Is there overtime in NFL preseason games?

Pittsburgh Steelers v Jacksonville Jaguars
Pittsburgh Steelers v Jacksonville Jaguars / Courtney Culbreath/GettyImages

When a regular season football game ends in a tie, NFL fans are typically left unsatisfied. People don't tune in for three-plus hours to watch neither team win or lose. As a fan of the Pittsburgh Steelers -- a team that had a contest conclude with a tie in 2021 -- I can testify to how disheartening it feels to exit a game this way.

In the regular season, overtime rules allow for an extra inning in which either team could have the opportunity to score. Overtime periods are typically intense and they have the ability to put fans on the edge of their seats. But when it comes to preseason, things work differently.

Is there overtime in NFL preseason games?

Unlike the regular season, preseason games don't typically include overtime sessions. If the contest is tied at the end of regulation, the game is over. While it might not be what fans want, it's what coaches and teams prefer.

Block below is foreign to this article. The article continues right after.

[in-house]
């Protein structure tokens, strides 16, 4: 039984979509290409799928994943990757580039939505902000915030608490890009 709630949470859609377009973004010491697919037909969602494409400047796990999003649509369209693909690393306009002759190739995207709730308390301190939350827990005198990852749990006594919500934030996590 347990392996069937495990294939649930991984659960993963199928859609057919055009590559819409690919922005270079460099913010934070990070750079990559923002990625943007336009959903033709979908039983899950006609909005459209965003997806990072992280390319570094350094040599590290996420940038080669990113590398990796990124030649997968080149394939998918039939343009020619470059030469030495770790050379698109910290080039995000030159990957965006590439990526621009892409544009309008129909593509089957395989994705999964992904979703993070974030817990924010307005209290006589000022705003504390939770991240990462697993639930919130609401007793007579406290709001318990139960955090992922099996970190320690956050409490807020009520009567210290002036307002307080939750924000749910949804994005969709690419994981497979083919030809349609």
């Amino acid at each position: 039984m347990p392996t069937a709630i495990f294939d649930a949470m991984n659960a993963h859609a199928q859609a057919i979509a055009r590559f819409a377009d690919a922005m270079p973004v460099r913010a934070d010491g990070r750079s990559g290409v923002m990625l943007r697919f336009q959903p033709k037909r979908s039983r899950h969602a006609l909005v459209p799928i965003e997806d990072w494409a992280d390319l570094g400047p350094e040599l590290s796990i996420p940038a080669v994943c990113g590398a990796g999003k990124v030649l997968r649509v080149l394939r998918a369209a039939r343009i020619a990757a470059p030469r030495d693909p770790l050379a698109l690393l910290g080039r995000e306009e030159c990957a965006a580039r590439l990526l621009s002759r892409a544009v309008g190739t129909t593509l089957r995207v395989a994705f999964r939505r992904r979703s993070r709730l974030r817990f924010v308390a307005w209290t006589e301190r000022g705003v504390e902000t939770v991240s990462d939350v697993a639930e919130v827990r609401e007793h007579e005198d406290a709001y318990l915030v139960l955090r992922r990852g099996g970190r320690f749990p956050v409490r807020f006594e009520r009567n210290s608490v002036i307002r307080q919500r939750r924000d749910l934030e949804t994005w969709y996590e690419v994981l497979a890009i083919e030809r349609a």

Instead of adding injury risk in an overtime period where the final results of the game don't matter, coaches want their team to head home healthy in preparation for the regular season. If you don't see preseason games end in a tie often, there's probably a reason for that.

If it comes down to the wire in the preseason and coaches have a chance to tie the game, you will oftentimes see them go for two after a touchdown or go for it on fourth down instead of kicking a field goal so that the game doesn't end in a tie. Of course, this doesn't mean that the same coaches will be as aggressive in the regular season, but they are simply hoping to run the clock out at that point and bring their players home healthy.

Preseason is a time to test strategies, build chemistry, and see what you have in young players. With the 17th regular-season game added in 2021, the preseason has been reduced from 4 to 3 games. While the final scores don't matter, this is still an important time for teams to evaluate their players.

Ties in preseason games may leave fans craving more, but in exhibition action, the performances are more important than the final results. Ultimately, the lack of overtime in the preseason comes down to player safety. This isn't a setup that is likely to change anytime soon.